Click here to read excellent National studies of Juvenile lifer done by The Sentencing Project


Life in prison without the possibility of parole gives no chance for fulfillment outside

prison walls, no chance for reconciliation with society, no hope. Maturity can lead to

that considered reflection which is the foundation for remorse, renewal, and

rehabilitation. A young person who knows that he or she has no chance to leave

prison before life’s end has little incentive to become a responsible individual.

Graham v. Florida, 2010

The United States stands alone worldwide in imposing sentences of life

without parole on juveniles.1 The U.S. achieved this unique position by

slowly and steadily dismantling founding principles of the juvenile justice

system. Today a record number of people are serving juvenile life without parole

(JLWOP) sentences in the U.S. for crimes committed before their 18th birthday.

Sentences of life without parole are often erroneously believed to translate to a

handful of years in prison followed by inevitable release. The reality is that a life

without parole sentence means that the individual will die in prison.

This report provides a new perspective on the population of individuals serving life

sentences without parole for crimes committed in their youth. It represents the

findings of a comprehensive investigation into this population that includes a firstever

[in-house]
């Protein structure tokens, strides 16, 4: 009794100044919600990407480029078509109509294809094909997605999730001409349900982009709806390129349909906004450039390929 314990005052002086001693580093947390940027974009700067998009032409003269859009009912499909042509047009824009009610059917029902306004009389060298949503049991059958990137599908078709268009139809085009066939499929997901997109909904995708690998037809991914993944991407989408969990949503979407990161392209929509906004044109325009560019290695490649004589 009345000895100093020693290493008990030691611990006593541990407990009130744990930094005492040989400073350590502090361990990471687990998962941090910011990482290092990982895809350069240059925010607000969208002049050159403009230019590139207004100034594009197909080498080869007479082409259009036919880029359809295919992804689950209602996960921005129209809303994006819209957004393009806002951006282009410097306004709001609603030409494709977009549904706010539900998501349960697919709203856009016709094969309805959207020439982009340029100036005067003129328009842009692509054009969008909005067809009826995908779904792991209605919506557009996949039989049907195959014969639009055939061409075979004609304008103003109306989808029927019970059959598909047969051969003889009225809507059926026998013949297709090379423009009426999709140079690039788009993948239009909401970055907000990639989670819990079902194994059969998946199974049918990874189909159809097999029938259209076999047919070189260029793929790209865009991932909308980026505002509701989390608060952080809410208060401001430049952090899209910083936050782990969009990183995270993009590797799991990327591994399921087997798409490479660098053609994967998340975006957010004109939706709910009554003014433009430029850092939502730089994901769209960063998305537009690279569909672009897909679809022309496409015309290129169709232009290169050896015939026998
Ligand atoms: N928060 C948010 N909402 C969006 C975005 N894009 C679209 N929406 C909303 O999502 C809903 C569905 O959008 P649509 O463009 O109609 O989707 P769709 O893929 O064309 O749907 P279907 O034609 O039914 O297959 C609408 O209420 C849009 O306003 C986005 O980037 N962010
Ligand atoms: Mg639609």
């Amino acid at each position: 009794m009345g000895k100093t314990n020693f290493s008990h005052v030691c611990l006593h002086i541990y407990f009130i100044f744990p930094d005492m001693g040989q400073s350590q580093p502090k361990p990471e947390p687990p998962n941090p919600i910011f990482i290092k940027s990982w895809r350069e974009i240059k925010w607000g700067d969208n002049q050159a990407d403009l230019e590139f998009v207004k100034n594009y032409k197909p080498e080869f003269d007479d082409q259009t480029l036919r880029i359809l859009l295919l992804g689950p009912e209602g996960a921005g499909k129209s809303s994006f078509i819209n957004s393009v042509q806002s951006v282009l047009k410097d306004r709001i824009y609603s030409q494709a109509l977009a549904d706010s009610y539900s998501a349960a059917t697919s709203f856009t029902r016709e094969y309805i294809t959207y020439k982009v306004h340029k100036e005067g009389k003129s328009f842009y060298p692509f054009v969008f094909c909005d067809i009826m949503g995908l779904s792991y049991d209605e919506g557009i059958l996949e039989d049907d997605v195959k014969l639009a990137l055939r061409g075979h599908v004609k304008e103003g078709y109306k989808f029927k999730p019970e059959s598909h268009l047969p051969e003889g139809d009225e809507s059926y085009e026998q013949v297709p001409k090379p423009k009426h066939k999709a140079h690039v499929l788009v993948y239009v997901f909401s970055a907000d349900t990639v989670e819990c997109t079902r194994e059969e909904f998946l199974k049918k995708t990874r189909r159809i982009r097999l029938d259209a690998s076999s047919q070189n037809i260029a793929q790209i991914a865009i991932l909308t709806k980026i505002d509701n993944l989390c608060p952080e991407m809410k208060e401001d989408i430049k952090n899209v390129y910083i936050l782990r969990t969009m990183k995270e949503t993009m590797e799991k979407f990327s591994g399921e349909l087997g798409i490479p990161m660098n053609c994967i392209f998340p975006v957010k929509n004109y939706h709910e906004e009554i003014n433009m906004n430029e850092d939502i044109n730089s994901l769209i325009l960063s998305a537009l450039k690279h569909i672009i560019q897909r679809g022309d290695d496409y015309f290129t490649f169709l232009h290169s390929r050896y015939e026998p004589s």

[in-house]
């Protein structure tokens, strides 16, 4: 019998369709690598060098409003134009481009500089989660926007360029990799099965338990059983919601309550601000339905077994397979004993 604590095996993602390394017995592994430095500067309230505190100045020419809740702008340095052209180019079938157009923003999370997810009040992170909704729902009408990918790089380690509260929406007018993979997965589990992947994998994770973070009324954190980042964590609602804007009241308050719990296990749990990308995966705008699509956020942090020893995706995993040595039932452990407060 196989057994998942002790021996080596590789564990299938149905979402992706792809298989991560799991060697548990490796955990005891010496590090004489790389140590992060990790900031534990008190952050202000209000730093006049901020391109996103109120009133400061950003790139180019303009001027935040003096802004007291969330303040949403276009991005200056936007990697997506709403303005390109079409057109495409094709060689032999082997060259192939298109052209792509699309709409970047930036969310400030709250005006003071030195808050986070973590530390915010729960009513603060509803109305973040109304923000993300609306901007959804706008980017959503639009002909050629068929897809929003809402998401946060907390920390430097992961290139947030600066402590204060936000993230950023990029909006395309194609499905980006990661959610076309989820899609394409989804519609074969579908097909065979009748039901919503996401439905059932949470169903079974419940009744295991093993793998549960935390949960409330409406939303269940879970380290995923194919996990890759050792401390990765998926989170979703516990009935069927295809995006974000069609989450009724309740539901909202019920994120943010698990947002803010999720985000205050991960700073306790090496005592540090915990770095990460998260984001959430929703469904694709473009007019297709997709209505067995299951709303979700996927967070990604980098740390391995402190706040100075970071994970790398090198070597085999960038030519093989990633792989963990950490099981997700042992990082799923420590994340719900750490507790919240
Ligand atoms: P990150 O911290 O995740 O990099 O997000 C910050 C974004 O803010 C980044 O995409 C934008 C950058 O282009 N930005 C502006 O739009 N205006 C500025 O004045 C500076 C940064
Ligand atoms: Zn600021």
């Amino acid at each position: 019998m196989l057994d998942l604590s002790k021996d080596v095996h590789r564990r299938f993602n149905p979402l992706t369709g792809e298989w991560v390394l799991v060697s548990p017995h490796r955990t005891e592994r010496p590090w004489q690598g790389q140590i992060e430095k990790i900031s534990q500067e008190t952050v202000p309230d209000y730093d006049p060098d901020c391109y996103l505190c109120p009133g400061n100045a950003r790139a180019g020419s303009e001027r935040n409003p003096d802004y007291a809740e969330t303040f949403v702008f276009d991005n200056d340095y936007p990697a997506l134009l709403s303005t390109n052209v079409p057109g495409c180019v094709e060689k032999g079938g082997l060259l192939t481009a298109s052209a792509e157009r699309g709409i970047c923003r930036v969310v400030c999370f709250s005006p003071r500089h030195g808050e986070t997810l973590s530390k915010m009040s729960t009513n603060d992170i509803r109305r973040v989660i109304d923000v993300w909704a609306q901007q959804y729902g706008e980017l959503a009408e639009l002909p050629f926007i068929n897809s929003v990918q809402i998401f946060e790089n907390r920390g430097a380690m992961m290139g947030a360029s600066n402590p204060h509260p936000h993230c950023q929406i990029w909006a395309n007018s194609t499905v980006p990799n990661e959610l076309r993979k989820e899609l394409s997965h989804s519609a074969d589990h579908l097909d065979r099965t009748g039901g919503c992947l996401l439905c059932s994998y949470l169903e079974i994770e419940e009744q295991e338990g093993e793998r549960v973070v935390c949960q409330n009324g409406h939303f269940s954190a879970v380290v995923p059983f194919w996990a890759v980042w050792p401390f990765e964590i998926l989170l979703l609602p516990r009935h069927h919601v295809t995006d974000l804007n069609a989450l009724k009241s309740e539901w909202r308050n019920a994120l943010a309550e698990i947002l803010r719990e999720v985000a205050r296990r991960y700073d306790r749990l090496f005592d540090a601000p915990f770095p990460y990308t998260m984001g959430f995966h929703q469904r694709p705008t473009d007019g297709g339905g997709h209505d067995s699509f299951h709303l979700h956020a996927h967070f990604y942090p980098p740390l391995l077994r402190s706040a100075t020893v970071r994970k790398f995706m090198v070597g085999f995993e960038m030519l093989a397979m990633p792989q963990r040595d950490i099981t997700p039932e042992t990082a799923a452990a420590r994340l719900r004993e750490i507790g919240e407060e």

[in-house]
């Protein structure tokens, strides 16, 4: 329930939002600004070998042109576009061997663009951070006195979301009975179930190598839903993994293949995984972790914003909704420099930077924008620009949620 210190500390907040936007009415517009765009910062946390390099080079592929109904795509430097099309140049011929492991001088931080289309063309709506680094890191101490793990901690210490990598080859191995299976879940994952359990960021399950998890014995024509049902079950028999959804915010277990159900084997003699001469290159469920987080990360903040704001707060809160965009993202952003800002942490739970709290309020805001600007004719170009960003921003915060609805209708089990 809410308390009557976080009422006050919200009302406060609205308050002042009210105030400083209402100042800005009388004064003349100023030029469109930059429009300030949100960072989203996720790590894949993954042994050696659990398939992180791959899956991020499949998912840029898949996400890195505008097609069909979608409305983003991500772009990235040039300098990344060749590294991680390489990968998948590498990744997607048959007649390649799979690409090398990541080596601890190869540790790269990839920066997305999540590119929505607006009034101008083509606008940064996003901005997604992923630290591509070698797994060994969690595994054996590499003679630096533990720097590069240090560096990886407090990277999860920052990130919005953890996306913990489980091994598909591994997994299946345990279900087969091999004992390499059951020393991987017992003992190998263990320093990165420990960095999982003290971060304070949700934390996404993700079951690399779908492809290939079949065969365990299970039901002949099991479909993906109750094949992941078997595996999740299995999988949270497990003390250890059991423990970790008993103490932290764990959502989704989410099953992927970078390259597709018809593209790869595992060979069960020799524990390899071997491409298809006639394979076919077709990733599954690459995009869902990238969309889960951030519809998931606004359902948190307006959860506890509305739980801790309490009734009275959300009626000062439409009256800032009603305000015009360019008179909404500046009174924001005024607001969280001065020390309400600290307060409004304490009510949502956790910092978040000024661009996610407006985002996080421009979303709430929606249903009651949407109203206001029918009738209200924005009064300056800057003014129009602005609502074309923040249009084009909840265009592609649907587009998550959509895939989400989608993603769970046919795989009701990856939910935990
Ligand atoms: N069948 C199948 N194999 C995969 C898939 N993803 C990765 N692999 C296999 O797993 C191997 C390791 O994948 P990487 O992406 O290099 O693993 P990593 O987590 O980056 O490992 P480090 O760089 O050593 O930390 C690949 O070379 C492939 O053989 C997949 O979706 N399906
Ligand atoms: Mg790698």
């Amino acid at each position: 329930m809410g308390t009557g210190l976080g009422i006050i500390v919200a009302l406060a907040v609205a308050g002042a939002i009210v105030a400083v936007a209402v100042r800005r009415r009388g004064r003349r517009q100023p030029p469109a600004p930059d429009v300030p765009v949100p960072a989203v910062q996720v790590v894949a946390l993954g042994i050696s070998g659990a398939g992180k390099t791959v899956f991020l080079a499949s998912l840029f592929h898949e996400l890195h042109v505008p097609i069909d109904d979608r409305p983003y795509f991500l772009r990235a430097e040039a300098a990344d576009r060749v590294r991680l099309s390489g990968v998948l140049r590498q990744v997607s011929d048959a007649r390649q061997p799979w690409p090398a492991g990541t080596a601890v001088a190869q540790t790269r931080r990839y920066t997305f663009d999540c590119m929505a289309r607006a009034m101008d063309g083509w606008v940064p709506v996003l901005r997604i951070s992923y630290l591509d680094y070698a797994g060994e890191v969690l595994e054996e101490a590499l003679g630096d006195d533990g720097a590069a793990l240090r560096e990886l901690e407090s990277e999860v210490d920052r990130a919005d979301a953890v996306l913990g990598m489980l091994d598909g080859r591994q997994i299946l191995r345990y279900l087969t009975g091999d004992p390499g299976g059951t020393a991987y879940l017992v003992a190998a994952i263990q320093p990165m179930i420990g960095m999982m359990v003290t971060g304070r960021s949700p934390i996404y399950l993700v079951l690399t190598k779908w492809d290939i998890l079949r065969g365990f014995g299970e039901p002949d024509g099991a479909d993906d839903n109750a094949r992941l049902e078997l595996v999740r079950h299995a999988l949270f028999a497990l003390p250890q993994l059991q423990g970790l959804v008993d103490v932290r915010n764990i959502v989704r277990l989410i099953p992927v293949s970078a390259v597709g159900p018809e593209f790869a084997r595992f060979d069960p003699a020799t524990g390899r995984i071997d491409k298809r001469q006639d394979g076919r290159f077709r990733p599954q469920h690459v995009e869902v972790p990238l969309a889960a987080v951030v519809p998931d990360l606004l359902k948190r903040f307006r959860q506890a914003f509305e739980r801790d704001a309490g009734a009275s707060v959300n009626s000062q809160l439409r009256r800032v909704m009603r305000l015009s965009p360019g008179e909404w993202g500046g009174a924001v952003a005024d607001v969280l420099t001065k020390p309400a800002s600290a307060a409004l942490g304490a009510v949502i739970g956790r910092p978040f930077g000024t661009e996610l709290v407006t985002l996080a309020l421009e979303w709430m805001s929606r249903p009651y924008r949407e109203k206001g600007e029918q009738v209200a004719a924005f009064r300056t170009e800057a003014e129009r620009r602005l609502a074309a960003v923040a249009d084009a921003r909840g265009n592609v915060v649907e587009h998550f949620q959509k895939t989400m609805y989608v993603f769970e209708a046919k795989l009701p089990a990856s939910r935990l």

national survey of juvenile lifers. Through this effort we obtained in-depth

information from these individuals about their life experiences prior to their

conviction, as well as descriptions of their lives while incarcerated. The findings are

sobering, and should become an element of policy discussion regarding this extreme


The sentencing project/research and advocacy for reform

For further information:

The Sentencing Project

1705 DeSales St., NW

8th Floor

Washington, D.C. 20036

(202) 628-0871

This report was written by Ashley Nellis, Ph.D., Research Analyst at

The Sentencing Project. Extensive research assistance was

provided by Katherine Zafft and Cody Mason. The Sentencing

Project is immensely grateful to the survey respondents who

provided thoughtful and thorough responses to our questions and

who made this report possible.

Established in 1986, The Sentencing Project works for a fair and

effective U.S. criminal justice system by promoting reforms in

sentencing policy, addressing unjust racial disparities and practices,

and advocating for alternatives to incarceration.

The work of The Sentencing Project is supported by many individua

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